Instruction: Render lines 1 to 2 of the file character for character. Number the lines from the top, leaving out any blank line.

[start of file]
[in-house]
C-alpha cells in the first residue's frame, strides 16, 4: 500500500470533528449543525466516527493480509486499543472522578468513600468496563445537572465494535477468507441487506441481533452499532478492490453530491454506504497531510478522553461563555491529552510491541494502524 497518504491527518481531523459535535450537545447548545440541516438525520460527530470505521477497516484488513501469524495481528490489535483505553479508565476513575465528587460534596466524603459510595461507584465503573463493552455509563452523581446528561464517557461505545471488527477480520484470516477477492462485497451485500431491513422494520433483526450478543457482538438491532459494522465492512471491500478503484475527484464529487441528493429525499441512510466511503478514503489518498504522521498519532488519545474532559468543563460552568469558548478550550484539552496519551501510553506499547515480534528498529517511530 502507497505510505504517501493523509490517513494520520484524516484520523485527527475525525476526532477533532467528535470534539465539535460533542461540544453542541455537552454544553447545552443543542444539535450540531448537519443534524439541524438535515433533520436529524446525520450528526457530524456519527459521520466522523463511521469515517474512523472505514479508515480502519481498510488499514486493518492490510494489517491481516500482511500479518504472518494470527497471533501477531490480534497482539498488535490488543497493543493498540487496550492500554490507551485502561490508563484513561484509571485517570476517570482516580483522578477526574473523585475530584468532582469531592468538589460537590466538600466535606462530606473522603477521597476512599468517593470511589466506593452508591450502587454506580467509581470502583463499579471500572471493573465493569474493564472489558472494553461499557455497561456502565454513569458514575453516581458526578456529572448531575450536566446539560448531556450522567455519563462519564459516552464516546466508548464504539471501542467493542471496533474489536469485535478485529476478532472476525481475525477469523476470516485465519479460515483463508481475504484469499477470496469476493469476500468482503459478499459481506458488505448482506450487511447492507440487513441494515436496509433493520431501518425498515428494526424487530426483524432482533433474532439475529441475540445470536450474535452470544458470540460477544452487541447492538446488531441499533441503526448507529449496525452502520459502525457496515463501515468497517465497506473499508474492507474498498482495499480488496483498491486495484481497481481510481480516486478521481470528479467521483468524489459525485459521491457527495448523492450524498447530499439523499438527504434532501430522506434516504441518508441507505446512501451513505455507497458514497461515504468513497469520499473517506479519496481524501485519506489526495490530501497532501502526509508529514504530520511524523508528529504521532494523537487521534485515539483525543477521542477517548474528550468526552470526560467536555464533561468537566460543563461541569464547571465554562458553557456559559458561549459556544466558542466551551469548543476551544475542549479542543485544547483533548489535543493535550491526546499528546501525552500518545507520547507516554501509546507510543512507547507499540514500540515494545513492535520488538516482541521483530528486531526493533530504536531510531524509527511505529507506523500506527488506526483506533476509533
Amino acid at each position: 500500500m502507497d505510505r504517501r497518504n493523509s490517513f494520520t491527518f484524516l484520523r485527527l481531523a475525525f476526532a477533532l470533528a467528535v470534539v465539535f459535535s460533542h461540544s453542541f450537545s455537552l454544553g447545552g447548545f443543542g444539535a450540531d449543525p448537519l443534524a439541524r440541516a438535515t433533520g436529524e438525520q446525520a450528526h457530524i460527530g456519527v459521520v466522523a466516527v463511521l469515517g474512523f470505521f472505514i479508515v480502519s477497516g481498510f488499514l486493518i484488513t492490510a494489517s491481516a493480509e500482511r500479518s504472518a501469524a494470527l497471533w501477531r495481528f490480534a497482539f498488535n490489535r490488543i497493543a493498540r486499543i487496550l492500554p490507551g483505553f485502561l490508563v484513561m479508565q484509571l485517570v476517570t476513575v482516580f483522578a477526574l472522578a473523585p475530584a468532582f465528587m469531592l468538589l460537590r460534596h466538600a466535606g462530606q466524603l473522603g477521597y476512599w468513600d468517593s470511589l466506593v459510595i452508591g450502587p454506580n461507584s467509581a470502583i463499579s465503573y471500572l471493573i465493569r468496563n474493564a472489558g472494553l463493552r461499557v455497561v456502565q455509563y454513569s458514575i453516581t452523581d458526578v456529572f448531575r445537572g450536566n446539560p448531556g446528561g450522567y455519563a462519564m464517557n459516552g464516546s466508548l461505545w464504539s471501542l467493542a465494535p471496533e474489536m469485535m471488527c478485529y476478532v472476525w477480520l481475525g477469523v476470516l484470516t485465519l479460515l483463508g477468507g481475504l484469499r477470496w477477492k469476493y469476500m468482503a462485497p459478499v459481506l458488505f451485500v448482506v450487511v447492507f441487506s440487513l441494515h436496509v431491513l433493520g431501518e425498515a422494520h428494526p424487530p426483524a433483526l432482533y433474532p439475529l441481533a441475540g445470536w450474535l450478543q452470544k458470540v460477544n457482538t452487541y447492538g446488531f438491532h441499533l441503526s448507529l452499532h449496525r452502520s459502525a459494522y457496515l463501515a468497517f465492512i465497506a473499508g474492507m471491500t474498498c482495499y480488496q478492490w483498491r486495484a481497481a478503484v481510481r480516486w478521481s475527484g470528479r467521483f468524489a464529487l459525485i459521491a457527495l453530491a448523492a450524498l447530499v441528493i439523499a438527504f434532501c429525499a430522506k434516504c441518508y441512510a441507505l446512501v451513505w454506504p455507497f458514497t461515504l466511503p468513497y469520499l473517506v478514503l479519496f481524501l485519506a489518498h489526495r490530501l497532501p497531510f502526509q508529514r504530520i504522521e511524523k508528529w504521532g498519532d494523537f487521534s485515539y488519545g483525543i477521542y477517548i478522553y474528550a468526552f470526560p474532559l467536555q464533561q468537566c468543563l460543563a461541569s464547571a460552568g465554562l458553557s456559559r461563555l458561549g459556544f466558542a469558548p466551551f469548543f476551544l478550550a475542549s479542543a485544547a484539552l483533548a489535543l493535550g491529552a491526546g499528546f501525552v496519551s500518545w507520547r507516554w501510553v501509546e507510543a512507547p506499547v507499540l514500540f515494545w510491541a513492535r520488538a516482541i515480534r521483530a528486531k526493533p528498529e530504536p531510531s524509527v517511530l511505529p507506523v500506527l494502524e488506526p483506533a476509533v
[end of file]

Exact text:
[in-house]
C-alpha cells in the first residue's frame, strides 16, 4: 500500500470533528449543525466516527493480509486499543472522578468513600468496563445537572465494535477468507441487506441481533452499532478492490453530491454506504497531510478522553461563555491529552510491541494502524 497518504491527518481531523459535535450537545447548545440541516438525520460527530470505521477497516484488513501469524495481528490489535483505553479508565476513575465528587460534596466524603459510595461507584465503573463493552455509563452523581446528561464517557461505545471488527477480520484470516477477492462485497451485500431491513422494520433483526450478543457482538438491532459494522465492512471491500478503484475527484464529487441528493429525499441512510466511503478514503489518498504522521498519532488519545474532559468543563460552568469558548478550550484539552496519551501510553506499547515480534528498529517511530 502507497505510505504517501493523509490517513494520520484524516484520523485527527475525525476526532477533532467528535470534539465539535460533542461540544453542541455537552454544553447545552443543542444539535450540531448537519443534524439541524438535515433533520436529524446525520450528526457530524456519527459521520466522523463511521469515517474512523472505514479508515480502519481498510488499514486493518492490510494489517491481516500482511500479518504472518494470527497471533501477531490480534497482539498488535490488543497493543493498540487496550492500554490507551485502561490508563484513561484509571485517570476517570482516580483522578477526574473523585475530584468532582469531592468538589460537590466538600466535606462530606473522603477521597476512599468517593470511589466506593452508591450502587454506580467509581470502583463499579471500572471493573465493569474493564472489558472494553461499557455497561456502565454513569458514575453516581458526578456529572448531575450536566446539560448531556450522567455519563462519564459516552464516546466508548464504539471501542467493542471496533474489536469485535478485529476478532472476525481475525477469523476470516485465519479460515483463508481475504484469499477470496469476493469476500468482503459478499459481506458488505448482506450487511447492507440487513441494515436496509433493520431501518425498515428494526424487530426483524432482533433474532439475529441475540445470536450474535452470544458470540460477544452487541447492538446488531441499533441503526448507529449496525452502520459502525457496515463501515468497517465497506473499508474492507474498498482495499480488496483498491486495484481497481481510481480516486478521481470528479467521483468524489459525485459521491457527495448523492450524498447530499439523499438527504434532501430522506434516504441518508441507505446512501451513505455507497458514497461515504468513497469520499473517506479519496481524501485519506489526495490530501497532501502526509508529514504530520511524523508528529504521532494523537487521534485515539483525543477521542477517548474528550468526552470526560467536555464533561468537566460543563461541569464547571465554562458553557456559559458561549459556544466558542466551551469548543476551544475542549479542543485544547483533548489535543493535550491526546499528546501525552500518545507520547507516554501509546507510543512507547507499540514500540515494545513492535520488538516482541521483530528486531526493533530504536531510531524509527511505529507506523500506527488506526483506533476509533